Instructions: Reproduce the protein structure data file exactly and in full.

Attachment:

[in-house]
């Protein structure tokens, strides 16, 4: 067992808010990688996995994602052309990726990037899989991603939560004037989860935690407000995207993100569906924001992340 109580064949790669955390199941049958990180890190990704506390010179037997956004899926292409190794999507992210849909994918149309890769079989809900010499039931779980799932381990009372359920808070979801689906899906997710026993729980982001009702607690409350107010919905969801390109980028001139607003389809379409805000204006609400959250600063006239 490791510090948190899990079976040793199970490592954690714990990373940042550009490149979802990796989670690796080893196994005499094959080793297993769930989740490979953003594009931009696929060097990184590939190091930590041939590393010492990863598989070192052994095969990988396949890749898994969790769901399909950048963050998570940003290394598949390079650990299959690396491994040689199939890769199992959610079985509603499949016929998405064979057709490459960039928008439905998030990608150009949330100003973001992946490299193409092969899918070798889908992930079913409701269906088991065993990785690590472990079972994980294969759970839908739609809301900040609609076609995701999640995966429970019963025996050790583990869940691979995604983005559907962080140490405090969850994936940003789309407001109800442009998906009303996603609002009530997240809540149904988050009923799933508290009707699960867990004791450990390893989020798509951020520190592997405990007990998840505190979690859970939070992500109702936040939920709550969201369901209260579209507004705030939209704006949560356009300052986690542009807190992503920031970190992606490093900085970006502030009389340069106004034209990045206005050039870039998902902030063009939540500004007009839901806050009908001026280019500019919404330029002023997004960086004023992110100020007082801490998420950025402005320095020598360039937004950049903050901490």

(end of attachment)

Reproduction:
[in-house]
């Protein structure tokens, strides 16, 4: 067992808010990688996995994602052309990726990037899989991603939560004037989860935690407000995207993100569906924001992340 109580064949790669955390199941049958990180890190990704506390010179037997956004899926292409190794999507992210849909994918149309890769079989809900010499039931779980799932381990009372359920808070979801689906899906997710026993729980982001009702607690409350107010919905969801390109980028001139607003389809379409805000204006609400959250600063006239 490791510090948190899990079976040793199970490592954690714990990373940042550009490149979802990796989670690796080893196994005499094959080793297993769930989740490979953003594009931009696929060097990184590939190091930590041939590393010492990863598989070192052994095969990988396949890749898994969790769901399909950048963050998570940003290394598949390079650990299959690396491994040689199939890769199992959610079985509603499949016929998405064979057709490459960039928008439905998030990608150009949330100003973001992946490299193409092969899918070798889908992930079913409701269906088991065993990785690590472990079972994980294969759970839908739609809301900040609609076609995701999640995966429970019963025996050790583990869940691979995604983005559907962080140490405090969850994936940003789309407001109800442009998906009303996603609002009530997240809540149904988050009923799933508290009707699960867990004791450990390893989020798509951020520190592997405990007990998840505190979690859970939070992500109702936040939920709550969201369901209260579209507004705030939209704006949560356009300052986690542009807190992503920031970190992606490093900085970006502030009389340069106004034209990045206005050039870039998902902030063009939540500004007009839901806050009908001026280019500019919404330029002023997004960086004023992110100020007082801490998420950025402005320095020598360039937004950049903050901490």